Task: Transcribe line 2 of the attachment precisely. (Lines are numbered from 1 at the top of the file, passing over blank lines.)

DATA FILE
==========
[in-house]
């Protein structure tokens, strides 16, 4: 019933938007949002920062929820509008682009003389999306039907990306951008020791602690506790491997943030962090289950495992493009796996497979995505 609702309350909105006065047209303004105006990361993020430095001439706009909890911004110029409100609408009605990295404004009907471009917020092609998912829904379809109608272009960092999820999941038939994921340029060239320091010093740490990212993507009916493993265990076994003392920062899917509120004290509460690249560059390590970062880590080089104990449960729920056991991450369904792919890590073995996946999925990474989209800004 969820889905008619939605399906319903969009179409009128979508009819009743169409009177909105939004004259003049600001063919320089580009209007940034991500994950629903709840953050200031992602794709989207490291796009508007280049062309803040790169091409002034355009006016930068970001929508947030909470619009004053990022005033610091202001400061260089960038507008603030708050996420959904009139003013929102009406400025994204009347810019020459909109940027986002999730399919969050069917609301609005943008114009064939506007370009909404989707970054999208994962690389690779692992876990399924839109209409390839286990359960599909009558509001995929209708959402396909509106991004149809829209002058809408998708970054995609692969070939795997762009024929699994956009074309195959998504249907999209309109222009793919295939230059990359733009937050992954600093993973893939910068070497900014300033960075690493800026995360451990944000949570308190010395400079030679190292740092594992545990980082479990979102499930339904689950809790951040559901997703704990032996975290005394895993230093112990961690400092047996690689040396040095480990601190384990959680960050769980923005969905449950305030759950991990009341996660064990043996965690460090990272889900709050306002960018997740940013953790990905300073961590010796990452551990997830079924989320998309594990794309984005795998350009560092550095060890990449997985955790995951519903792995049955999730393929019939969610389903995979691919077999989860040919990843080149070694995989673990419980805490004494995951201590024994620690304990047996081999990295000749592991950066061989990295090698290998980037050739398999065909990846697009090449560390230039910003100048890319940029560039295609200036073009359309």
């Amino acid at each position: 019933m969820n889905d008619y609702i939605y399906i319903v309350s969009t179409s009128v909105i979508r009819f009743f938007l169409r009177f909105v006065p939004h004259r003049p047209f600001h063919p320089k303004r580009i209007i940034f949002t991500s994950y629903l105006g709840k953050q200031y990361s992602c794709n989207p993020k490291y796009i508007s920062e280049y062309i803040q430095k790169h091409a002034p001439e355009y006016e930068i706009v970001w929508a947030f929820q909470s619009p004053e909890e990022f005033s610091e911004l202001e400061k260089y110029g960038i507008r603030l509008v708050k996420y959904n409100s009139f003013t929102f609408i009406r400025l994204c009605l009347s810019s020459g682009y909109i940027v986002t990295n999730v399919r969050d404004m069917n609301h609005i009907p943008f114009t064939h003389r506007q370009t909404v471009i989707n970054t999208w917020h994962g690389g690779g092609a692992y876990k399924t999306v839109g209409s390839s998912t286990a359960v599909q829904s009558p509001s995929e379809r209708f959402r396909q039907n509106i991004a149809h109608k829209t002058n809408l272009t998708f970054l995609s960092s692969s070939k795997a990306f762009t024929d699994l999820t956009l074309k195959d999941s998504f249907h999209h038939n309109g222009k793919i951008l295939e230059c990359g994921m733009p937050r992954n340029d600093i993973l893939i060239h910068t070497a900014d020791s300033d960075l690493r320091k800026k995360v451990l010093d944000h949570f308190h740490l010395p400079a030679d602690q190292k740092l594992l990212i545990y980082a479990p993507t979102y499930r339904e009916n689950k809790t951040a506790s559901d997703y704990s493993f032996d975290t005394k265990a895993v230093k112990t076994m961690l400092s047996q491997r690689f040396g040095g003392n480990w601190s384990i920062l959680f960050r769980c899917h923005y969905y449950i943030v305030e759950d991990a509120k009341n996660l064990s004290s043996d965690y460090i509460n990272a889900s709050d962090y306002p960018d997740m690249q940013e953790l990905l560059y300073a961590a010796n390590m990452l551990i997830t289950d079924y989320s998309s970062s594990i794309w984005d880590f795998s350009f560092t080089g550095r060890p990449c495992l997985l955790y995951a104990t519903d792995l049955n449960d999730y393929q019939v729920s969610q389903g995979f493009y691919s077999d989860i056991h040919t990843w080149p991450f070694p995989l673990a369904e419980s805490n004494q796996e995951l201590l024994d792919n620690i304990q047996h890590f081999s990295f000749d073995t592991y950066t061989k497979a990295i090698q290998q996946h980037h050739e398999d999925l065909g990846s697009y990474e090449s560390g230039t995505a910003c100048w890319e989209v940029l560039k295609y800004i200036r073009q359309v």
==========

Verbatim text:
């Protein structure tokens, strides 16, 4: 019933938007949002920062929820509008682009003389999306039907990306951008020791602690506790491997943030962090289950495992493009796996497979995505 609702309350909105006065047209303004105006990361993020430095001439706009909890911004110029409100609408009605990295404004009907471009917020092609998912829904379809109608272009960092999820999941038939994921340029060239320091010093740490990212993507009916493993265990076994003392920062899917509120004290509460690249560059390590970062880590080089104990449960729920056991991450369904792919890590073995996946999925990474989209800004 969820889905008619939605399906319903969009179409009128979508009819009743169409009177909105939004004259003049600001063919320089580009209007940034991500994950629903709840953050200031992602794709989207490291796009508007280049062309803040790169091409002034355009006016930068970001929508947030909470619009004053990022005033610091202001400061260089960038507008603030708050996420959904009139003013929102009406400025994204009347810019020459909109940027986002999730399919969050069917609301609005943008114009064939506007370009909404989707970054999208994962690389690779692992876990399924839109209409390839286990359960599909009558509001995929209708959402396909509106991004149809829209002058809408998708970054995609692969070939795997762009024929699994956009074309195959998504249907999209309109222009793919295939230059990359733009937050992954600093993973893939910068070497900014300033960075690493800026995360451990944000949570308190010395400079030679190292740092594992545990980082479990979102499930339904689950809790951040559901997703704990032996975290005394895993230093112990961690400092047996690689040396040095480990601190384990959680960050769980923005969905449950305030759950991990009341996660064990043996965690460090990272889900709050306002960018997740940013953790990905300073961590010796990452551990997830079924989320998309594990794309984005795998350009560092550095060890990449997985955790995951519903792995049955999730393929019939969610389903995979691919077999989860040919990843080149070694995989673990419980805490004494995951201590024994620690304990047996081999990295000749592991950066061989990295090698290998980037050739398999065909990846697009090449560390230039910003100048890319940029560039295609200036073009359309």